By Guest Blogger Laura Simon
The first house where I lived with my babies didn’t have locks on most of the doors. I replaced the door hardware shortly after we moved in – and after my friend had a truly harrowing experience involving a toddler, and locked door, the fire department, and a tube of mascara – I decided locks were a risk I didn’t need to take.
I did put a lock on a primary bathroom, for obvious reasons, and naturally my then-four-year-old managed to lock that door, and shut it behind him while water was running in the bathtub. Said child now loves to tell the story of being taken to the back deck and lowered through the (fortunately) unlocked window into the bathroom so he could turn off the tub and unlock the door. In his retelling, he always emerges a hero and somehow he fails to mention he created the disaster in the first place.
After that, I bought a special tool to pick homemade locks and forbade anyone in the house from using the bathroom lock. I followed the rule myself, which means I spent years doing all sorts of unimaginable things while taking a shower or using the bathroom. Peel a banana while shampooing my hair? Yep, I’ve done that. Style hair while sitting on the toilet? I’ve done that, too. Basically our bathroom door was more of a revolving door filled with the needs and wants of toddlers.
Then we moved to our current house, a house with lots of doors and a lock on each and every one. And recently, I decided to use the lock on the bathroom door. My kids are a little older now – 9,7, and 5 – mostly at an age where they can handle themselves just fine if I don’t hover over them all day, but also at an age where they want me to do something for them just about every other minute.
I just wanted to take a shower. A shower that didn’t involve getting out to wipe a butt. A shower that didn’t include opening a water bottle or approving an outfit. I told my kids what they could do, where in the house they could play, and I locked the door and fired up the shower.
Like any new experiment, things were a little rocky at first. Immediately all the bellies in the house screamed with hunger. Children who had just eaten a full, square meal fifteen minutes before banged on the door and wailed about starvation. When that didn’t work, someone decided to sob that she needed a Band-aid for an injury she suffered a week and a half before, even though there was clearly no fresh blood and fresh blood is required for any sort of band-aid. And when THAT didn’t work, someone wrote a note – complete with illustrations and written in red ink – and slid it under the door. “We want a snack,” it informed me. And below the word “snack,” someone clarified – in black pen – “candy.”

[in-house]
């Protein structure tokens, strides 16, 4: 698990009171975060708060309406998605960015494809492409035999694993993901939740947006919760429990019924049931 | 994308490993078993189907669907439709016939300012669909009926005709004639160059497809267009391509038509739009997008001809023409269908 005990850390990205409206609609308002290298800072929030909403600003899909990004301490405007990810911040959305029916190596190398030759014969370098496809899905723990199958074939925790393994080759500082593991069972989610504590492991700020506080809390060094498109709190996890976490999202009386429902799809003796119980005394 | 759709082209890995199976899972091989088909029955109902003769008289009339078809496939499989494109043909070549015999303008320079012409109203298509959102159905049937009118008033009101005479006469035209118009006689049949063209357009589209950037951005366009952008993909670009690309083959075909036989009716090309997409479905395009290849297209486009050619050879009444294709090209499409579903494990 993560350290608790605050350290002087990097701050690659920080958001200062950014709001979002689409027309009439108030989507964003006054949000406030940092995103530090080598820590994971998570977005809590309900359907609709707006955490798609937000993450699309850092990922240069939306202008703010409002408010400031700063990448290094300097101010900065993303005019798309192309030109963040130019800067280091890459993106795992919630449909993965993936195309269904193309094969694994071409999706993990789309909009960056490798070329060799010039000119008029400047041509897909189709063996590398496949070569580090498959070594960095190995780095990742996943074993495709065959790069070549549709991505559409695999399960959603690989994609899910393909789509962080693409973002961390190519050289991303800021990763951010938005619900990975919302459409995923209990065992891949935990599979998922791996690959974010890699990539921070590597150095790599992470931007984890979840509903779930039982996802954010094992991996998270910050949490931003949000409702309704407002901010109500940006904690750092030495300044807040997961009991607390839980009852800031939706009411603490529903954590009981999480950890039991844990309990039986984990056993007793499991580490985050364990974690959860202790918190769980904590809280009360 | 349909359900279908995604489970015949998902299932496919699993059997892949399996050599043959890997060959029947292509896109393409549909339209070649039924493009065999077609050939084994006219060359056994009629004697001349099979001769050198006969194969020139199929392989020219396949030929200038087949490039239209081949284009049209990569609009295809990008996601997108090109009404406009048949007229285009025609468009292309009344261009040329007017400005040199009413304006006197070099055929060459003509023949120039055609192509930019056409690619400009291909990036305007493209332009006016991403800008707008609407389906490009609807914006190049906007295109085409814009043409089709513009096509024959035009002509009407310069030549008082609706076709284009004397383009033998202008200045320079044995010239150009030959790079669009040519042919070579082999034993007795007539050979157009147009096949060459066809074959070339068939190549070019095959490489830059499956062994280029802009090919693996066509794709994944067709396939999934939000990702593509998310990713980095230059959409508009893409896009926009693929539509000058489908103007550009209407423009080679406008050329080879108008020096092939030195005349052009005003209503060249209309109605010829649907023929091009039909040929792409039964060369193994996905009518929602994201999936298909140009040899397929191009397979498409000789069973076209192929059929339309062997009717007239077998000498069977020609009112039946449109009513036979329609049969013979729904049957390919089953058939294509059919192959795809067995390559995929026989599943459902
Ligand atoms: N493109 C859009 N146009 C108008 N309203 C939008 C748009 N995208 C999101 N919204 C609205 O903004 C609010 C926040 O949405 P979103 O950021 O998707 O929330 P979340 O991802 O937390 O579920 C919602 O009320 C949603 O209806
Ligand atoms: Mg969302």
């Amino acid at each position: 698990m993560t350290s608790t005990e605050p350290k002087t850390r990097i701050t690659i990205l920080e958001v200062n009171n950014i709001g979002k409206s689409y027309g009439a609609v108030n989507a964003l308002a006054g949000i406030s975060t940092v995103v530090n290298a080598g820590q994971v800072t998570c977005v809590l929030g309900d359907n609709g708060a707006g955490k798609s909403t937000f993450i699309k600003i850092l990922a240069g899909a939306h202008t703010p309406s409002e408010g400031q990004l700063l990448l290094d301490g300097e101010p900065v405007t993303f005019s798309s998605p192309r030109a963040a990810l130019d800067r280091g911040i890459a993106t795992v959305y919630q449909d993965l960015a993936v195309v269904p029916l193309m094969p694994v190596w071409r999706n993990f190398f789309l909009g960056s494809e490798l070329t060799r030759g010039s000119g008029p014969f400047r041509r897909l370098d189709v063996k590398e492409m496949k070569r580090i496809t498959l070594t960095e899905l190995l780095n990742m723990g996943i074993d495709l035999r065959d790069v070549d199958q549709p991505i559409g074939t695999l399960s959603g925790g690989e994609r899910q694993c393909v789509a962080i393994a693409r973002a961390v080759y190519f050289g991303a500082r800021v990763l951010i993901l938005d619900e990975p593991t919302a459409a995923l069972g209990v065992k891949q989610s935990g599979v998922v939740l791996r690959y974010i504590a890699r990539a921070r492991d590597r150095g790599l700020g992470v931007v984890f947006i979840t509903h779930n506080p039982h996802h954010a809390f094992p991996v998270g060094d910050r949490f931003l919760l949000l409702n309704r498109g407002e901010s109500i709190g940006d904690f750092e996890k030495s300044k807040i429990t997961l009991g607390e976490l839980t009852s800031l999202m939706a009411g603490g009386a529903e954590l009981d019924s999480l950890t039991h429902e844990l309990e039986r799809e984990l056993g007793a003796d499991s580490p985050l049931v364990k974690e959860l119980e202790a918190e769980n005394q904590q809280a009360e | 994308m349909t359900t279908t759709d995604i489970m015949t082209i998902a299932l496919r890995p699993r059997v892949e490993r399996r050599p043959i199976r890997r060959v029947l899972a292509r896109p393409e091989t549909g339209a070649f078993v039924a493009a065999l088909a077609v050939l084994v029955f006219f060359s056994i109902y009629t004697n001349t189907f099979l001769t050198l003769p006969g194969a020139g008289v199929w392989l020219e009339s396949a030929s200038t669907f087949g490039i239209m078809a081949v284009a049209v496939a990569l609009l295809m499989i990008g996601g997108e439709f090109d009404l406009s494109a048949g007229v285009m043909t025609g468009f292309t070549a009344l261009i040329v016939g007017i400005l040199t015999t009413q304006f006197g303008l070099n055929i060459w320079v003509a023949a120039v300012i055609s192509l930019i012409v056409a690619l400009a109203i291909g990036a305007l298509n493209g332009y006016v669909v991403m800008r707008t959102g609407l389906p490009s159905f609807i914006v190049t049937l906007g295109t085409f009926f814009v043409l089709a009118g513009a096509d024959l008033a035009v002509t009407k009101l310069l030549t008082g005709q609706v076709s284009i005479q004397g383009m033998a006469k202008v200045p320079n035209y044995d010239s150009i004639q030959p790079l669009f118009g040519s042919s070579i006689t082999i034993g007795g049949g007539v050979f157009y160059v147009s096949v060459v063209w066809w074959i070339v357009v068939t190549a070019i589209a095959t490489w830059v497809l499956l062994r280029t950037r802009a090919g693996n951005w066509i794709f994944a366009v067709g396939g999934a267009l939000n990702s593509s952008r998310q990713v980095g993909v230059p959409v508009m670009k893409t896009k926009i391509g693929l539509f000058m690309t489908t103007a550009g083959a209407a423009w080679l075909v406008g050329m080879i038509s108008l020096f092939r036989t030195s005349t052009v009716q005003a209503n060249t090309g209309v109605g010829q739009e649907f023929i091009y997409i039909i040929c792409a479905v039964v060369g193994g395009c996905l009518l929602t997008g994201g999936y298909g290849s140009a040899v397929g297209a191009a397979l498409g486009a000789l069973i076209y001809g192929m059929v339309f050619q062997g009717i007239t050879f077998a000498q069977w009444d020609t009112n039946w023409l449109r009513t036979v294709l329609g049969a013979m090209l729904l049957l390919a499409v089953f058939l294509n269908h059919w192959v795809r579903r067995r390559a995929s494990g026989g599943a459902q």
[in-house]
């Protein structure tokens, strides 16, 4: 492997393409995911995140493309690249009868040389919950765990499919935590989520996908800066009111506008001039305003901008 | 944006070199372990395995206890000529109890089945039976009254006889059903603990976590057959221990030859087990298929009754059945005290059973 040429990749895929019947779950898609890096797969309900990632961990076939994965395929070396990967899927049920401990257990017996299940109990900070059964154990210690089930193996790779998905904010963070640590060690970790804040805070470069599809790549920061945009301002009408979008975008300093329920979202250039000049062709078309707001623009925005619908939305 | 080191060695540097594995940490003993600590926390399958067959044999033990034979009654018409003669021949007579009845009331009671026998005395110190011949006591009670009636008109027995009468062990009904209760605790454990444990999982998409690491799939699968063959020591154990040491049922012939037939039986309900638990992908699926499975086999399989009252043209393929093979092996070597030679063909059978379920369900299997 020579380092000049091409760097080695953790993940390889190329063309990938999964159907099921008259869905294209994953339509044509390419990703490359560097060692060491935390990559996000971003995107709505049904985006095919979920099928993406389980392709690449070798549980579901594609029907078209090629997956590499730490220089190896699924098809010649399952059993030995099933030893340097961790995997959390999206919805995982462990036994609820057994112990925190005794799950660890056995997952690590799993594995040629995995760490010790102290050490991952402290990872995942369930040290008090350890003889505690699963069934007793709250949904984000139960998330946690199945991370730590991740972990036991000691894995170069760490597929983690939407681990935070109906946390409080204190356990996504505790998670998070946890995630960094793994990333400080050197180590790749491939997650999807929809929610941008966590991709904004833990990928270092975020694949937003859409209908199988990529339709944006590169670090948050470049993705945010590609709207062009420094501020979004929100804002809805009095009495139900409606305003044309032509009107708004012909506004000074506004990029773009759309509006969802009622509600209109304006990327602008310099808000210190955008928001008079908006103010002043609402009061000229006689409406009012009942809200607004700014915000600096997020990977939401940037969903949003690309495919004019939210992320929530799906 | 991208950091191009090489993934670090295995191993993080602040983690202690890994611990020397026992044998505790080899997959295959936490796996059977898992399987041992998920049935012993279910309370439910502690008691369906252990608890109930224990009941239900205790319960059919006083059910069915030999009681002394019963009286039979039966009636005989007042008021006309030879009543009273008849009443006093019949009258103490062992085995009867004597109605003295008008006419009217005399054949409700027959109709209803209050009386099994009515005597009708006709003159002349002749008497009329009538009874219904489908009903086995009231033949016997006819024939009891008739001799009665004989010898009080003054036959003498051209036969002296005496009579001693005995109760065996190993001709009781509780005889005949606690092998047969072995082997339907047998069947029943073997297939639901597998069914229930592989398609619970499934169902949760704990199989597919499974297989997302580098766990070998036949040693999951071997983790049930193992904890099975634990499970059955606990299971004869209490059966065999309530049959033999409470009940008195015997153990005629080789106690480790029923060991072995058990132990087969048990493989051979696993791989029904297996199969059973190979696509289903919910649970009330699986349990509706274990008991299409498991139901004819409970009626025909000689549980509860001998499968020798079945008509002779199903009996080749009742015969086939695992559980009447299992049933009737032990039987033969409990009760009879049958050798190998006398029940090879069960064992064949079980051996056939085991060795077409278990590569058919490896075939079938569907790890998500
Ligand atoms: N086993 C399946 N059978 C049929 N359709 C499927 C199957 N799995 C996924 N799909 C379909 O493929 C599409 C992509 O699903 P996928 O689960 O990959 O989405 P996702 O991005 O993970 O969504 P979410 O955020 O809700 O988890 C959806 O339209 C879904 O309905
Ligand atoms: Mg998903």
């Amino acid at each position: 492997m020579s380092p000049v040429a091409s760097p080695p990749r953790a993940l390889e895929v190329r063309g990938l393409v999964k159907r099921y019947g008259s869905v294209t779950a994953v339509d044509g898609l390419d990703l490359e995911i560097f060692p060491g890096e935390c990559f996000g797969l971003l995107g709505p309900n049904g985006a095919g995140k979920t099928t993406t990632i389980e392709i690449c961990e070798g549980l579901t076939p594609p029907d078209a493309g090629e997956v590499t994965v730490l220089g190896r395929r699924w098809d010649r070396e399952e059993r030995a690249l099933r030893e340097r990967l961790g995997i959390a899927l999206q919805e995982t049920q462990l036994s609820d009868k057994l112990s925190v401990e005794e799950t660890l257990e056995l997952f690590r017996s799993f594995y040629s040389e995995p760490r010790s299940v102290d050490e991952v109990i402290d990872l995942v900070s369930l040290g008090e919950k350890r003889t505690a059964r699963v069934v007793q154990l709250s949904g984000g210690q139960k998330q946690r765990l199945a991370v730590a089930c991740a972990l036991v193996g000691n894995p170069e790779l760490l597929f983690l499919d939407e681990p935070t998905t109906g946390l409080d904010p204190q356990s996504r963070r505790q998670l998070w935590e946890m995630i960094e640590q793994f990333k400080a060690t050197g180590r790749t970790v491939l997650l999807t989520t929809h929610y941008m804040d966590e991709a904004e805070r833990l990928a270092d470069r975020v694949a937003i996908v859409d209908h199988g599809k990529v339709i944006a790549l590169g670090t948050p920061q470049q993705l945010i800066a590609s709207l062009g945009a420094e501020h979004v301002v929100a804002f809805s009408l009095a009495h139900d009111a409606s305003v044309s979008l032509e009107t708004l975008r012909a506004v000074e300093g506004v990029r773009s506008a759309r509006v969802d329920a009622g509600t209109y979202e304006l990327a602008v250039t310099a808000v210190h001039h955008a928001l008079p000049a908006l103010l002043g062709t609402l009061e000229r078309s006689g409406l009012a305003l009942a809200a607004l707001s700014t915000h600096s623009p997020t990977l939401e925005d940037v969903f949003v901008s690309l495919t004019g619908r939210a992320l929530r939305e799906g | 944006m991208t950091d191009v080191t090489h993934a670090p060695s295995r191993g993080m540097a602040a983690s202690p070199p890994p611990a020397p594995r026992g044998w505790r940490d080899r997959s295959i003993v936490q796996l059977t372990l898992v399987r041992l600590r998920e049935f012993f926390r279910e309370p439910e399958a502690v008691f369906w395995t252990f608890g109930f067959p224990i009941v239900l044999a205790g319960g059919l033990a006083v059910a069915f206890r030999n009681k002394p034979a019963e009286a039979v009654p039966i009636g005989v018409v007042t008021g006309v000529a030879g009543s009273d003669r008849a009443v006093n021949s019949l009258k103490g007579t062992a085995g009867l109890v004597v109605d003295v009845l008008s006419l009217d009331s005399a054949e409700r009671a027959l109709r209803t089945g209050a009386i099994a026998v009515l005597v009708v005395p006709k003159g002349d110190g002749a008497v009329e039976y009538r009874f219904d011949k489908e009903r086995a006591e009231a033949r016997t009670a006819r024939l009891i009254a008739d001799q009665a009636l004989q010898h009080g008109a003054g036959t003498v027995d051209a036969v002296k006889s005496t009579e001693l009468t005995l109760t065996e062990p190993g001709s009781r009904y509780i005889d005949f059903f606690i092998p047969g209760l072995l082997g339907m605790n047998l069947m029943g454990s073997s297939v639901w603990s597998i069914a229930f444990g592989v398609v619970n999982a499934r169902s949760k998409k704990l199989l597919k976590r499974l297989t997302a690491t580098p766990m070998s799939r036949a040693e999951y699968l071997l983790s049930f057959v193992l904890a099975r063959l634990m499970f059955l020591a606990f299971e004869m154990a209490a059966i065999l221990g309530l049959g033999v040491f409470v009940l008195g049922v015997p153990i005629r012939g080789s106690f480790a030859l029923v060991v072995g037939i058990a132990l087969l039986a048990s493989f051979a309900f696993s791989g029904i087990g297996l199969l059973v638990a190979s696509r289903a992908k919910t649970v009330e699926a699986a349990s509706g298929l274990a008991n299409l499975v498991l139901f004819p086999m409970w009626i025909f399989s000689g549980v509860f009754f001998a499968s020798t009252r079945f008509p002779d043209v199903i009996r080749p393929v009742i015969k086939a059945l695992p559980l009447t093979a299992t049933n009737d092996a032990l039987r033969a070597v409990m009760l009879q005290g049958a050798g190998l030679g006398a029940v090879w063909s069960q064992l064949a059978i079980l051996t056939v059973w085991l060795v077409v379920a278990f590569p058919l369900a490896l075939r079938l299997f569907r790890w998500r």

It was 8:57 am. They’d finished breakfast at 8:47. In fact, at least one child still had uneaten breakfast food in the table.
But do you know what didn’t happen? The world didn’t end. No one was hurt. I didn’t get a letter demoting me as a parent because for ten minutes, I dared to be unavailable for my children’s immediate desires. And what did happen? I enjoyed my shower, however short it was. And after the shower, I felt a little more relaxed because I’d actually only done one thing instead of my 5,000 mom tasks.
I thought to myself, “I should use that lock more often.”
And while I’m still very much available to my kids at all hours of the night, I’ve learned that it’s OK to shut the door and take a mommy time-out every once in a while. Sometimes I even eat the chocolate I’ve stashed on a high shelf, right next to the band-aids.
And my kids are OK, too. They’re learning that people have boundaries, and we need to respect them. They’re learning to be patient. They’re learning they aren’t the center of the universe either. That doesn’t mean you can safely trust a unlocked bathroom door at our house; you’d still better lock it. But at least, I hope, we’re starting down the road of respecting others, and their space.
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